recording parts: done
editing: working on it…
equalizing (EQ): nope
mastering: not even close
artwork: I think Sarah’s doing something…haven’t seen it though.
So we finally got all the parts recorded…no mean feat let me tell you. Now we’re beginning the process of editing, which I was not aware you even needed to do on a recording to be honest.
So what’s there to edit? Oh, just about everything…The main bulk of editing was done for instruments. I’ll go through them one-by-one and tell you what sorts of things we did.
Andy really is a great drummer, but even the best can’t hit every beat right on the nose every time. There are literally tens of thousands of drum hits on this album. A few are bound to be a little off, so what we had to do was listen really closely. If we heard a section where the drums seemed off beat we then had to determine which drum, which microphone picked it up, whether it was early or late and by how much. It’s surprisingly difficult to tell whether a drum hit is late or early after a few hours of this activity. When we find the culprit we use the magic of the digital studio to cut it out and move it back or forward. A simple task with something short and loud, like a bass drum hit, but almost impossible with cymbal crashes. So we had to, at several points, take a cymbal crash from another part of the song and paste it in. Some people do this for every little thing and it ends up sounding like a drum machine…the weird truth is you actually want to preserve some minor mistakes so it sounds like a real person behind the kit.
With rhythm guitar there’s not much to be done if it’s off-beat. I had to re-record several guitar tracks for this reason. The issue is that if the guitar is playing the whole way through, without breaks, the whole track needs to be redone for any mistake there might be. Why not just play along with the track and record over just the bit you messed up on? A good question…because studio mics are funny things. The same guitar with the same mics in the same room will sound different on different days due to where I’m sitting, how I’m sitting, where the mics are pointed, temperature, humidity, length of time the mics have been on, etc. It boils down to the fact that if I were to “punch in” with an acoustic guitar, you’d notice and it would sound weird.
Again…if i sang out of tune, off rhythm, mumbled the words or jingled my keys in my pocket it’s an automatic do-over. Sometimes there were places where I liked the way I sang the 2nd chorus better than the first, so we copied the 2nd chorus and pasted it in place in the 1st. Some might turn their noses up at this, point a shaking finger and me and think “cheater!” The reality is that this is standard practice for every song you hear on the radio. They only record the chorus once and paste it in all the other places, why? Because they want it to all sound the same so you get used to hearing it and it gets stuck in your head…consistency is good marketing, ask McDonald’s about it if you don’t believe me. People often ask me “Isn’t it weird to hear yourself harmonizing with yourself?” Yeah, it is. I get self-conscious about it sometimes, but I’ve learned to get over it by just objectifying the sounds as being from “a” voice, not “my” voice.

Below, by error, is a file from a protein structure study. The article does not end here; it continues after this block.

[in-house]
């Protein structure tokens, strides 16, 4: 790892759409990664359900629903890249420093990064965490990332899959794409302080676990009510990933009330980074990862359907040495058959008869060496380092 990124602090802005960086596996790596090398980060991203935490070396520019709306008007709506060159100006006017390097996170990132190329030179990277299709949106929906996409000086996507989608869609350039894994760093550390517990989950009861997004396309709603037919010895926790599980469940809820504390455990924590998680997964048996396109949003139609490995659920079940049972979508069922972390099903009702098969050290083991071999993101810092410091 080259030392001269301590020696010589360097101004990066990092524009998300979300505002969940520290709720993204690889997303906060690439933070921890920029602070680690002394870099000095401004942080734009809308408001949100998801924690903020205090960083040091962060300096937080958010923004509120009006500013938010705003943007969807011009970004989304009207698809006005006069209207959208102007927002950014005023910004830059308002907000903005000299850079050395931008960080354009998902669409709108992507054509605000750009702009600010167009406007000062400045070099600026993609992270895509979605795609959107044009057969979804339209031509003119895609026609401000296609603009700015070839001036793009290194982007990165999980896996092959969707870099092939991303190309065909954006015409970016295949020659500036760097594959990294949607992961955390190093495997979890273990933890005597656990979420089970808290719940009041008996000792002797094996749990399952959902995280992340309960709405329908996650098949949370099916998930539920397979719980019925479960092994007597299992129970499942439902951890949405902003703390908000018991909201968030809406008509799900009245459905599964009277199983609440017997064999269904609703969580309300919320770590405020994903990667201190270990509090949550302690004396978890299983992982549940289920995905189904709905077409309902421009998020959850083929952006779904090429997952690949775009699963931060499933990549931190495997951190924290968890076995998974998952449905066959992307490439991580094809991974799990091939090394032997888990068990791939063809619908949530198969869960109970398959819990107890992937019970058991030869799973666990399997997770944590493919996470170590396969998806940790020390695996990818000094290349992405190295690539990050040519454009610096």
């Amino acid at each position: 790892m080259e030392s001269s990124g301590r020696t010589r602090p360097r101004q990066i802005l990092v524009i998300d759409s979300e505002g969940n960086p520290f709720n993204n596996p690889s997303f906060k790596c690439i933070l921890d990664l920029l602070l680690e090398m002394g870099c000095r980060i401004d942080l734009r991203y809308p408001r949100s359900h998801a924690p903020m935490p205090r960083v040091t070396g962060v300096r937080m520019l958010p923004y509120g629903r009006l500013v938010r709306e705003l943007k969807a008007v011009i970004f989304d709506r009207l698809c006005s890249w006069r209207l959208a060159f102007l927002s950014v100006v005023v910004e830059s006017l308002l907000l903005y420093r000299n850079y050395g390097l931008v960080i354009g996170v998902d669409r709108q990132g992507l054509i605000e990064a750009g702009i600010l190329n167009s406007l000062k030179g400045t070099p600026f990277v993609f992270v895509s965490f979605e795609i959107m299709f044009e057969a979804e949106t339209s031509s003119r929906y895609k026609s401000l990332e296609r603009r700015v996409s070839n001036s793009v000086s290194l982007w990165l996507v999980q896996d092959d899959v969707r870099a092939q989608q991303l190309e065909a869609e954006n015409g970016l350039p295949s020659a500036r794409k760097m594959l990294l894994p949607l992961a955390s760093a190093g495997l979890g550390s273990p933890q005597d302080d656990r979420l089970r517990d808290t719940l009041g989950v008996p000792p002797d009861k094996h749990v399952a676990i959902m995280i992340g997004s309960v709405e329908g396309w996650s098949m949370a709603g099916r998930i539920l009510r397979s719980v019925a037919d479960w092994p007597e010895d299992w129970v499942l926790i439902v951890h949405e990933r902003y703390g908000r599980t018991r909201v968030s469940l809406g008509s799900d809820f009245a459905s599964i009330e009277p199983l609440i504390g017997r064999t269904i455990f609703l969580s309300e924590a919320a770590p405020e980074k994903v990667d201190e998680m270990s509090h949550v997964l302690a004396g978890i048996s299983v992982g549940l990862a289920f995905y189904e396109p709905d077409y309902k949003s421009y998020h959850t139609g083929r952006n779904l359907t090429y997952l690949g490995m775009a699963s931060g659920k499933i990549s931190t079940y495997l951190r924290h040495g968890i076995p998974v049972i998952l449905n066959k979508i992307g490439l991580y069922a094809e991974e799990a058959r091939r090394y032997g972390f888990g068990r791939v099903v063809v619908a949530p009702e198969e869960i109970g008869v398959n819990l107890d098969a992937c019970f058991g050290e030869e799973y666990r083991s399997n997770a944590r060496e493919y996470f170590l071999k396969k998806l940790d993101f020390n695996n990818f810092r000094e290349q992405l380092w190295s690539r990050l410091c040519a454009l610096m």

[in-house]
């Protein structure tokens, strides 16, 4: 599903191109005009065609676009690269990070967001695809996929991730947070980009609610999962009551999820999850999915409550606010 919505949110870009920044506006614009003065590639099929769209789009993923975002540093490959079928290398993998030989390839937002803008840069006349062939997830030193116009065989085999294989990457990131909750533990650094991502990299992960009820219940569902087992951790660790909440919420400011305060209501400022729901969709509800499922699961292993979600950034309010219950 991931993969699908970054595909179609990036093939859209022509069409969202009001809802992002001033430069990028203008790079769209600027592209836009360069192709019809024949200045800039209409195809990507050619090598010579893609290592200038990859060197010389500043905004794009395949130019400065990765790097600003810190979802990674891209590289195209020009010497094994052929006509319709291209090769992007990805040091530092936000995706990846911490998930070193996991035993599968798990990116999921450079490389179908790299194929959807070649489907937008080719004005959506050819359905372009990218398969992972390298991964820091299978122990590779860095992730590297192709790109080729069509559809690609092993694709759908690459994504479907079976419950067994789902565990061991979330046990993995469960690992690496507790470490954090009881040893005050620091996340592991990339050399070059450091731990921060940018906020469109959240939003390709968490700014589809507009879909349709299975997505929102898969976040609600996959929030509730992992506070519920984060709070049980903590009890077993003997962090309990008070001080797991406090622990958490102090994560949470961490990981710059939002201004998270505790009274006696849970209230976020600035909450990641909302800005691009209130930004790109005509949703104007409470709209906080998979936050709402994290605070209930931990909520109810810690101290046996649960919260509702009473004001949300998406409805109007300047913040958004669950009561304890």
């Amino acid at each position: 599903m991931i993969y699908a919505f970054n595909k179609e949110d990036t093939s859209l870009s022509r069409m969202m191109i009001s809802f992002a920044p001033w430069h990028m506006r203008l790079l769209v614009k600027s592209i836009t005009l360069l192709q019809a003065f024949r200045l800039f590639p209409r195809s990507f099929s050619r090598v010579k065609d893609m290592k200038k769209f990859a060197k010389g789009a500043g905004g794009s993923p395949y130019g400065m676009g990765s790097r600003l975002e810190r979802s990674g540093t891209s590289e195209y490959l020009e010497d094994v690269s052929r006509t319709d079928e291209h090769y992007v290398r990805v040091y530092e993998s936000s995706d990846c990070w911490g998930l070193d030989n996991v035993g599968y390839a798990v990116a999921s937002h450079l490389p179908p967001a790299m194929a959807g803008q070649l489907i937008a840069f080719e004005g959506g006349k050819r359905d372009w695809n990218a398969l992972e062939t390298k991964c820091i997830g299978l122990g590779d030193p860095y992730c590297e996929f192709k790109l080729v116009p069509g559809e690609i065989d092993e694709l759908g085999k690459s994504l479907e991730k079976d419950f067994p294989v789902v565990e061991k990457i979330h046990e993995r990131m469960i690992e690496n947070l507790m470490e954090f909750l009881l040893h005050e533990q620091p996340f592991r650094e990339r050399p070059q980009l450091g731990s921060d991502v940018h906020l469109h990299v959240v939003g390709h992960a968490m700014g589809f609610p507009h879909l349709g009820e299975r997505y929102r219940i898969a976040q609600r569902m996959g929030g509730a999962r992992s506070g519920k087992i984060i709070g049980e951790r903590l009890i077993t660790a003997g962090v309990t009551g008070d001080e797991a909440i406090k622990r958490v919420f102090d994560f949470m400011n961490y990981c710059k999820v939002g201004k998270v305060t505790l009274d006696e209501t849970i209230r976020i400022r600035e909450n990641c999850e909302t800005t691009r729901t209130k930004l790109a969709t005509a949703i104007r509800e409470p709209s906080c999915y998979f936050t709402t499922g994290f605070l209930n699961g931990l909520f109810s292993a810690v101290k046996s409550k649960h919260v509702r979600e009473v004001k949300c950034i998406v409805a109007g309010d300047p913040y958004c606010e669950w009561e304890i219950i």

Scott, you did a good job. We didn’t really do much with your tracks. We’re going to try and run parts of the tracks where Scott used the fretless bass through an auto-tuner to correct a few, very minor pitch problems. If we didn’t I doubt anyone would even notice, so if this idea doesn’t work I’m not going to worry about it.
Auxiliary parts (accordion, mandolin, bozouki, bohdran):
So this is a really interesting way of doing things. Peg and Pat only had the day to record and we had a lot of material to get through. The final result was less clear and we were going for more of a spontaneous, improvisational feel and so we had them record 3 versions of each song on each instrument. Then we came back a different day and listened to all they had recorded, cutting out any parts that were off-beat or had a missed note or something. The parts we had left were cut and pasted to cobble together a working part. We usually copied this part for each chorus and left the improvisational material for solos and fills. We were able to use this technique to give each song a unique shape and texture…the bonus for the players is that they didn’t have to sit though all the decision making and play their parts over and over and over.
So editing is kind of a big deal. There’s a lot of work to be done and apparently everyone does it. It’s a very humbling experience because you’re forced to point out and correct every mistake you’ve made. Even if you’re a great player, this kind of nit-picking is enough to pop anyone’s bubble. You realize how often you mess up, and what you tend to do wrong (too fast, too slow, poor annunciation, etc.) However, once I got past that it was really a fun time because now the songs are starting to transform into a semblance of a finished creation. Exciting stuff…I can’t wait to see what comes next.